Managing the inequality for female athletes

January 18, 2017


Men’s basketball manager Shovanna Raydeen helps hand out water to players during South’s game against FAIR school. Hydrating the players is just one of her many duties as team manager. Photo: Izzy Willette

The issue of sexism is one that many here at South do daily work to fight against. The fighting of an oppressive patriarchy is a duty that countless students pride themselves in contributing towards.

As of late, the idea of exposing sexism within sports has been a hot topic. Last year, there was a push to eliminate the turf difference in men’s and women’s  professional soccer conferences, even resulting in a boycott at one point. The artificial turf the U.S. Women’s Olympic team played on took a heavy toll on their game and their bodies; scrapes, rug burn, and rock hard impacts. While the men were playing on natural grass with high quality soil, a fluffy pillow compared to what the women were used to.

According to the Women’s Sport and Fitness Foundation, just 0.4% of all commercial investment money in sports goes to women, and they receive just 7% of media coverage.

It is commonly believed that the misogyny that is found in various sports branches from the idea that athletics is something manly, and used to prove masculinity. “You’re playing like a girl” or “man up” are commonly used phrases in boys sports, an attack on virility, and an insult to all women. Regardless of how strong and independent many  women today are, it is socially unacceptable to use femininity as a way to knock down someone’s confidence.

When you go to a sports game, you show up and direct most of your attention towards the players. Maybe you even lock eyes with the coach once or twice. But one person you might miss, are the managers.

Managers handle the equipment and “pretty much just whatever the coach tells us to do,” said Junior Shovanna Raydeen (who manages boys football and basketball). Filling up water bottles, counting footballs, score keeping, making sure the floor or field is in good shape, that sort of thing.

As little attention as they may get, managers play a very big part in making games come together behind the scenes. One thing you may notice about these managers, is that for the majority, they are all women. It is commonly debated whether this is coincidence, strategic, or outright sexist. As always, the varying of opinions results in a varying of answers.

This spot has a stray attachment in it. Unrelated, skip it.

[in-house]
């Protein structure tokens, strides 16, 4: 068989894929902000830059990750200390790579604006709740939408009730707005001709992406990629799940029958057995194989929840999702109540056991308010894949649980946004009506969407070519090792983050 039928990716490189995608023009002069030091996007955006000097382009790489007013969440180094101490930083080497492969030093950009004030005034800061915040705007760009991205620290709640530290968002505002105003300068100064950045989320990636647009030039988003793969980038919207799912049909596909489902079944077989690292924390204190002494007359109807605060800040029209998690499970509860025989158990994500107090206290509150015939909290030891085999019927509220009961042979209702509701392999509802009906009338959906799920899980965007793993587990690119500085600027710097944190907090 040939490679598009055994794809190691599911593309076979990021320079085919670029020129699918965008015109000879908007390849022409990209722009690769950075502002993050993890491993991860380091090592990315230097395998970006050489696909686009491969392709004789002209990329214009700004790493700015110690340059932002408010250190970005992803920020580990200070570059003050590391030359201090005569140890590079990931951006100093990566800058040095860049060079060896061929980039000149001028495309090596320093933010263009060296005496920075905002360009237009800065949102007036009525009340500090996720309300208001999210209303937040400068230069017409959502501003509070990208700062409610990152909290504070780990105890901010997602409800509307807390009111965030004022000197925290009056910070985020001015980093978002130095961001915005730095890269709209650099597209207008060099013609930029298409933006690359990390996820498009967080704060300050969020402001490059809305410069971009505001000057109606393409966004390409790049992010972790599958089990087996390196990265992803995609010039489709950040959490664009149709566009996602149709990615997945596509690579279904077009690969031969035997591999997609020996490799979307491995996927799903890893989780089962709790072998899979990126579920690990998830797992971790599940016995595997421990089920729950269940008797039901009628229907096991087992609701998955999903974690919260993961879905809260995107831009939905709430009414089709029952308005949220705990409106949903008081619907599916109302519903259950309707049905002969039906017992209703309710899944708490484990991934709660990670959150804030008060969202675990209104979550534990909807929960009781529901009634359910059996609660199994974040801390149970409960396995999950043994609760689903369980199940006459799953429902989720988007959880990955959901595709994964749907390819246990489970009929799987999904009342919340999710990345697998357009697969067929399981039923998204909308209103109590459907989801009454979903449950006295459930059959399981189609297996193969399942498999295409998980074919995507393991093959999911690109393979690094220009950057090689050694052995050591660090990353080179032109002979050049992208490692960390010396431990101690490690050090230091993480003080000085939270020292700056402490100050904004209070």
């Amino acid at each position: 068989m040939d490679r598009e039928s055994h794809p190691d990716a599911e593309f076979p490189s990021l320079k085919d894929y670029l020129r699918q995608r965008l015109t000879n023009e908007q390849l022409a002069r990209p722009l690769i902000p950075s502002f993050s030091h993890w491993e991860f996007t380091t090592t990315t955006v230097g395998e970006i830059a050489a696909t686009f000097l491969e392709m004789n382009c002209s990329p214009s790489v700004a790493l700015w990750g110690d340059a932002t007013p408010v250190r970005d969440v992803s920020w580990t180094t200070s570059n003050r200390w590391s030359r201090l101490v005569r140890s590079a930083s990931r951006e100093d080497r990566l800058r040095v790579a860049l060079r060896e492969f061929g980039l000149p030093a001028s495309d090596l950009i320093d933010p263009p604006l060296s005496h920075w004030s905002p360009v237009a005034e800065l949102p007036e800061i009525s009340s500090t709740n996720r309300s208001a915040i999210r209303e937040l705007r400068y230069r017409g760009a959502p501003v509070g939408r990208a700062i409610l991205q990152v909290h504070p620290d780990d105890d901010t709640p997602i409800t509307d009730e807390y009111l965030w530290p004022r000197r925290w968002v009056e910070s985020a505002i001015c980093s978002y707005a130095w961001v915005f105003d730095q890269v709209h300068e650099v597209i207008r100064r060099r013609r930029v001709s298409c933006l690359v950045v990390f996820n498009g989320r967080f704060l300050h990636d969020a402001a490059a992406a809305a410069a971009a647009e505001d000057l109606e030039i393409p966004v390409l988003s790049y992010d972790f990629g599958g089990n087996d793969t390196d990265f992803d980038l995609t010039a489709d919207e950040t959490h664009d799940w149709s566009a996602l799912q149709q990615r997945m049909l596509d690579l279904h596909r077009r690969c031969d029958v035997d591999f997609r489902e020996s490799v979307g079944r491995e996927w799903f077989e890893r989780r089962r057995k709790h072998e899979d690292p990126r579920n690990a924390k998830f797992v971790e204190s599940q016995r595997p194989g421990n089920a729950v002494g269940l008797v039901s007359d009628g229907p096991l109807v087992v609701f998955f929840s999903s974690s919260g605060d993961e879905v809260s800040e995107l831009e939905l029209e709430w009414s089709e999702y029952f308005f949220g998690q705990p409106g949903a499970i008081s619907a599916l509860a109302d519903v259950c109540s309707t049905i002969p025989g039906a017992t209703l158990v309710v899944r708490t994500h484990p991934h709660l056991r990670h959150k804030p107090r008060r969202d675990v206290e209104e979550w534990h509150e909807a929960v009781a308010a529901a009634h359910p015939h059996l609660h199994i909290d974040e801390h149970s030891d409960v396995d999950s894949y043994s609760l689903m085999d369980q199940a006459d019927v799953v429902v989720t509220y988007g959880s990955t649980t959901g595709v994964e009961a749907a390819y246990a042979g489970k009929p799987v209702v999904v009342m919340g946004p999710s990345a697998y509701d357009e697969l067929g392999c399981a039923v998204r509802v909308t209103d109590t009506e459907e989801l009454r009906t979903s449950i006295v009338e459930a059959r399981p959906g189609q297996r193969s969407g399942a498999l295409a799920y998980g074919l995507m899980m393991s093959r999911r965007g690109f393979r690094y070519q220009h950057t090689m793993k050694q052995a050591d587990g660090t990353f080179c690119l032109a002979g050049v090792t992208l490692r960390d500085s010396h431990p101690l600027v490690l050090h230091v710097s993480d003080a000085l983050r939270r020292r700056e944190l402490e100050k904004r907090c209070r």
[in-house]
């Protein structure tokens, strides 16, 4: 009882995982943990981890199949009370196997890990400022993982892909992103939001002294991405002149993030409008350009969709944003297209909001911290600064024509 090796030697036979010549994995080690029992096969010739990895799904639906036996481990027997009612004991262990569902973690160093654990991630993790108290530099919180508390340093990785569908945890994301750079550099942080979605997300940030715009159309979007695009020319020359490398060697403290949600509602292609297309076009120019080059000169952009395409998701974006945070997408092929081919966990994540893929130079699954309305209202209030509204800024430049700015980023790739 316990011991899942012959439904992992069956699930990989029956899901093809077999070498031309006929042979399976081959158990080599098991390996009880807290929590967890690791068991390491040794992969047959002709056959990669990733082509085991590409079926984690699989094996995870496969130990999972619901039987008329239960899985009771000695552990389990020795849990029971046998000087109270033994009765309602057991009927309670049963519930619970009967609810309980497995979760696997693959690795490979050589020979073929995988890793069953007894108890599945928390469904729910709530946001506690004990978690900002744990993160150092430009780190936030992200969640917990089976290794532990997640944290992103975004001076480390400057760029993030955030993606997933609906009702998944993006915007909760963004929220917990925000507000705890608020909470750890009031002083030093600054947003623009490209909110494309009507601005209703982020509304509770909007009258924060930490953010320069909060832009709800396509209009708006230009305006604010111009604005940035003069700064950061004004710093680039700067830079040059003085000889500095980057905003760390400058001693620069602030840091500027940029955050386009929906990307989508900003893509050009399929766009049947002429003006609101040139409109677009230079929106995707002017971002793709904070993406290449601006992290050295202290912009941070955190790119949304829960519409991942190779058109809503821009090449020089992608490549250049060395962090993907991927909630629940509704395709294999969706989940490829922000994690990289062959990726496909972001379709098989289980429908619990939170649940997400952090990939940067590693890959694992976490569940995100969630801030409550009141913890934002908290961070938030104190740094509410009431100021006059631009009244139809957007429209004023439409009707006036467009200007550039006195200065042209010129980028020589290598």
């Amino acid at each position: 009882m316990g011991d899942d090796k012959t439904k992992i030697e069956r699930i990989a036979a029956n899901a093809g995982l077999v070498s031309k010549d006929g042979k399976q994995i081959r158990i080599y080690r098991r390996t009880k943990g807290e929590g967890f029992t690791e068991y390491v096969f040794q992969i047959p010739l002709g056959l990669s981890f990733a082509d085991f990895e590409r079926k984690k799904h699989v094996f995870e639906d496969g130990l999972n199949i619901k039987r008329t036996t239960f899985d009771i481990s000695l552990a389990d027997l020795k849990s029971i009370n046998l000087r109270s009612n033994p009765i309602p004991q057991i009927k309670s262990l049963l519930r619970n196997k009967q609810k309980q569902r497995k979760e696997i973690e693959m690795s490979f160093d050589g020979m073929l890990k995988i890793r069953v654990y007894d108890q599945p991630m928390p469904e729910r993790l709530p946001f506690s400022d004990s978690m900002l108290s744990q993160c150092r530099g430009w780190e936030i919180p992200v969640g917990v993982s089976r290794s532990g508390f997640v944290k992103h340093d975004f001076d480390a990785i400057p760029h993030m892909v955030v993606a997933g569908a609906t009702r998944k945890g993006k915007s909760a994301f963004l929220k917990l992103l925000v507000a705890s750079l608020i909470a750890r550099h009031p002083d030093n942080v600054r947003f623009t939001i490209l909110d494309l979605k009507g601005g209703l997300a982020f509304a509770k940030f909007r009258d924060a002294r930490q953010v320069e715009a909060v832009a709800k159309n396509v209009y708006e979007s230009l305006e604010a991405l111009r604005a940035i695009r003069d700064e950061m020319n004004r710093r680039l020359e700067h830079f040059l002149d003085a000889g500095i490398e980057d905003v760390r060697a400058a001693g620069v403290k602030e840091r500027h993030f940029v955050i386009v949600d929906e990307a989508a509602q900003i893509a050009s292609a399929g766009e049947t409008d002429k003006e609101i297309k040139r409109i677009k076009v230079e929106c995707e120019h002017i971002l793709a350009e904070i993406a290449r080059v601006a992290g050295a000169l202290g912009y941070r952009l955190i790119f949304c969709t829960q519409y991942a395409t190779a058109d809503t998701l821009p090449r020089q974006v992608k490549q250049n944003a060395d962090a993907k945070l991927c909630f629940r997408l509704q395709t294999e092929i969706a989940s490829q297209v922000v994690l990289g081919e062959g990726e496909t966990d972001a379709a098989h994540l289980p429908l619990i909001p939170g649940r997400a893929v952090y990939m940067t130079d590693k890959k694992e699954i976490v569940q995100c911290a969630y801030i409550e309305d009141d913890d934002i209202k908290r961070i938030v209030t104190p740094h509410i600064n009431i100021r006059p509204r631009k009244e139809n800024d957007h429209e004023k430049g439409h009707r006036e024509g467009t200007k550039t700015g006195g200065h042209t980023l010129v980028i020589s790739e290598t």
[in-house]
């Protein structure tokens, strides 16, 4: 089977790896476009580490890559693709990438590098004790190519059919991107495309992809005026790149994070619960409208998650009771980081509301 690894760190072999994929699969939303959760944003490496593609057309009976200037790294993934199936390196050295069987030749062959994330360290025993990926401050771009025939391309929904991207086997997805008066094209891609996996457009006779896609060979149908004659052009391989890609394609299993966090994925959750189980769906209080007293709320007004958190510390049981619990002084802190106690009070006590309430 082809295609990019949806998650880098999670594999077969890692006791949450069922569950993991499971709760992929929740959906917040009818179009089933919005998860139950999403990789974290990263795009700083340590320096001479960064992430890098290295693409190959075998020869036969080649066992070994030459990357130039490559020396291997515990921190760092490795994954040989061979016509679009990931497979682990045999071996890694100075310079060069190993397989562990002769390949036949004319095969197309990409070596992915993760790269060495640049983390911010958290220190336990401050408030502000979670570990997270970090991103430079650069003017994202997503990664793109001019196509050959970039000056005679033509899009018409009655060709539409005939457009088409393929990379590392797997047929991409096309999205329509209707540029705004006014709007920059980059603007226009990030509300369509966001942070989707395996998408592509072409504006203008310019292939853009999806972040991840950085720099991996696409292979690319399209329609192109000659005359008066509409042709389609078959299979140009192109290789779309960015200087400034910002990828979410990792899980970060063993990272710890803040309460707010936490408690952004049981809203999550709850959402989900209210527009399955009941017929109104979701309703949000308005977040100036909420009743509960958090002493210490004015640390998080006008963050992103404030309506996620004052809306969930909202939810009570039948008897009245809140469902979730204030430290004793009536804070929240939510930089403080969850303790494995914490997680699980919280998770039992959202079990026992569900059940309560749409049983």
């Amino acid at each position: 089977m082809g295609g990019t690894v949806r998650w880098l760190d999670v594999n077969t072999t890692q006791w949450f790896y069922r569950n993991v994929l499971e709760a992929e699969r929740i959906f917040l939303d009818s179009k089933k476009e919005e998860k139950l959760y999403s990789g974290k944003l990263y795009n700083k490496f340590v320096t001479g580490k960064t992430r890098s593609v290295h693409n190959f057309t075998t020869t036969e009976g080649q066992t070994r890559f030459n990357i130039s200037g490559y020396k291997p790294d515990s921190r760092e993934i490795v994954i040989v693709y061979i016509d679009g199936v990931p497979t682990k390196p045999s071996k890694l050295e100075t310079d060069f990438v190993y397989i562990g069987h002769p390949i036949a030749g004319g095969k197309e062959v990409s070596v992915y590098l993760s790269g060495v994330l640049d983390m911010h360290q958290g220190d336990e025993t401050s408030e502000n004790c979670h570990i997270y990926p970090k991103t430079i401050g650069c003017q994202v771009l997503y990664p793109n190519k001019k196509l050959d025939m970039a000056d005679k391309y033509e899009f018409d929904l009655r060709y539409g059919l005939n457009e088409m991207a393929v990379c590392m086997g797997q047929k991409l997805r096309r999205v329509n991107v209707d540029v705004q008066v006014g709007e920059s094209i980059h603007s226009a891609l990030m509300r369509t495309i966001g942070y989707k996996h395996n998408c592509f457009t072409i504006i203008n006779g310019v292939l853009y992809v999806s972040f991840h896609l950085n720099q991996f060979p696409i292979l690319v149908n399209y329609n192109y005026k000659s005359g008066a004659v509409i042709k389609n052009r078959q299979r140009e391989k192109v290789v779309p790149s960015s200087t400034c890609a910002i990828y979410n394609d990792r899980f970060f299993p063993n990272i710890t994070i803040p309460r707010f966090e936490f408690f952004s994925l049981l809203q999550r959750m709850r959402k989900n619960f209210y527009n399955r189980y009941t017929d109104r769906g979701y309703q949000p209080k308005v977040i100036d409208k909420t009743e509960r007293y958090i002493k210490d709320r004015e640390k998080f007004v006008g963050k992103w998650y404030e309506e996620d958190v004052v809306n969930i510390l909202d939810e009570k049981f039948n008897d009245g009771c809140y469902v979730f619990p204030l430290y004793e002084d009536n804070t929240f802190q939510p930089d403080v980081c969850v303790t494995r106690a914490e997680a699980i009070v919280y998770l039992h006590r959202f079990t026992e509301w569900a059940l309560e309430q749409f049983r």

To senior Tova Breen, this is just one piece in the puzzle of sports inequalities. “This all just kind of leads into how many more opportunities men have than women do in athletics,” she told me.“Men kinda just dominate sports and being a manager is one of the few ways girls can get involved.”  

Recently it was brought to my attention that the Minneapolis boys hockey team didn’t have any managers for this very reason. The girls who had usually taken up this responsibility had grown tired of filling water bottles and baking cookies for events.

Senior Nailah Abdullah (manager for wrestling, cross country, and football) said “I feel like sports could be more inviting to girl players, and be more Co-Ed,” she told me “But at the same time, females shouldn’t be underestimated and I know a lot of people that enjoy competing against boys to show their worth, like myself, so the double standard is unfair.”

Quite frankly, this inequality just furthers an already problematic status quo. Not necessarily the issue of having all female managers, but the already few opportunities women have to achieve in athletics continue to dwindle.

The idea that we give women minimal places to participate in sports, and yet expect them to be the ones replenishing our water bottles is just another issue in the rhetoric of modern day society that needs fixing.

If we expect to make prominent change in society’s attitude towards women, sports is just another spot on the list of things yet to be revolutionized.

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